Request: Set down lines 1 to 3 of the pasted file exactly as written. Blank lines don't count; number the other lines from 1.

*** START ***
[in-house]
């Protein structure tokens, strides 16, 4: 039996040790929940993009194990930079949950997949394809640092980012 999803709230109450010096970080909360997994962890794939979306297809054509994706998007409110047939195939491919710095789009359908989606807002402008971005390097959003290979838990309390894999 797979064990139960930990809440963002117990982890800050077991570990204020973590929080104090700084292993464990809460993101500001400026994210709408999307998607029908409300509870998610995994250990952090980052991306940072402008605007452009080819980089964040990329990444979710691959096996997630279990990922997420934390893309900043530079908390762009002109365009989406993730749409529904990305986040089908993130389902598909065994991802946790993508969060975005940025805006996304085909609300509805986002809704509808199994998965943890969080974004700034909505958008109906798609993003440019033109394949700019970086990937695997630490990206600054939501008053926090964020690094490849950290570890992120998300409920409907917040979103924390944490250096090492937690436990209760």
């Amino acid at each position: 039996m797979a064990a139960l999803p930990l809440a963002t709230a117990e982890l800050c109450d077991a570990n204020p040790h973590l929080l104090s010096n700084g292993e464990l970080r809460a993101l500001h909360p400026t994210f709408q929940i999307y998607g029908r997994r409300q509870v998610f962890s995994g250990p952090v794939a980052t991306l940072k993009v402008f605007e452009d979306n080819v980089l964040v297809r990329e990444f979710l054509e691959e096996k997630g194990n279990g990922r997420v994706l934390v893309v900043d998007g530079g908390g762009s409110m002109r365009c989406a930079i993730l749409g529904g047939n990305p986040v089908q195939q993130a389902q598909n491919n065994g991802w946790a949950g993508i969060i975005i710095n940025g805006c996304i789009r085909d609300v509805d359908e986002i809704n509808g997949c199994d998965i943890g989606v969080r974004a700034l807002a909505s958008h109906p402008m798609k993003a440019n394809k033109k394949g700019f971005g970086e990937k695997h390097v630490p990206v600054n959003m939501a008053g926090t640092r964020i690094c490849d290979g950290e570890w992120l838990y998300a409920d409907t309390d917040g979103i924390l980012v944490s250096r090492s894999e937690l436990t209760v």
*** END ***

[in-house]
């Protein structure tokens, strides 16, 4: 039996040790929940993009194990930079949950997949394809640092980012 999803709230109450010096970080909360997994962890794939979306297809054509994706998007409110047939195939491919710095789009359908989606807002402008971005390097959003290979838990309390894999 797979064990139960930990809440963002117990982890800050077991570990204020973590929080104090700084292993464990809460993101500001400026994210709408999307998607029908409300509870998610995994250990952090980052991306940072402008605007452009080819980089964040990329990444979710691959096996997630279990990922997420934390893309900043530079908390762009002109365009989406993730749409529904990305986040089908993130389902598909065994991802946790993508969060975005940025805006996304085909609300509805986002809704509808199994998965943890969080974004700034909505958008109906798609993003440019033109394949700019970086990937695997630490990206600054939501008053926090964020690094490849950290570890992120998300409920409907917040979103924390944490250096090492937690436990209760």
């Amino acid at each position: 039996m797979a064990a139960l999803p930990l809440a963002t709230a117990e982890l800050c109450d077991a570990n204020p040790h973590l929080l104090s010096n700084g292993e464990l970080r809460a993101l500001h909360p400026t994210f709408q929940i999307y998607g029908r997994r409300q509870v998610f962890s995994g250990p952090v794939a980052t991306l940072k993009v402008f605007e452009d979306n080819v980089l964040v297809r990329e990444f979710l054509e691959e096996k997630g194990n279990g990922r997420v994706l934390v893309v900043d998007g530079g908390g762009s409110m002109r365009c989406a930079i993730l749409g529904g047939n990305p986040v089908q195939q993130a389902q598909n491919n065994g991802w946790a949950g993508i969060i975005i710095n940025g805006c996304i789009r085909d609300v509805d359908e986002i809704n509808g997949c199994d998965i943890g989606v969080r974004a700034l807002a909505s958008h109906p402008m798609k993003a440019n394809k033109k394949g700019f971005g970086e990937k695997h390097v630490p990206v600054n959003m939501a008053g926090t640092r964020i690094c490849d290979g950290e570890w992120l838990y998300a409920d409907t309390d917040g979103i924390l980012v944490s250096r090492s894999e937690l436990t209760v």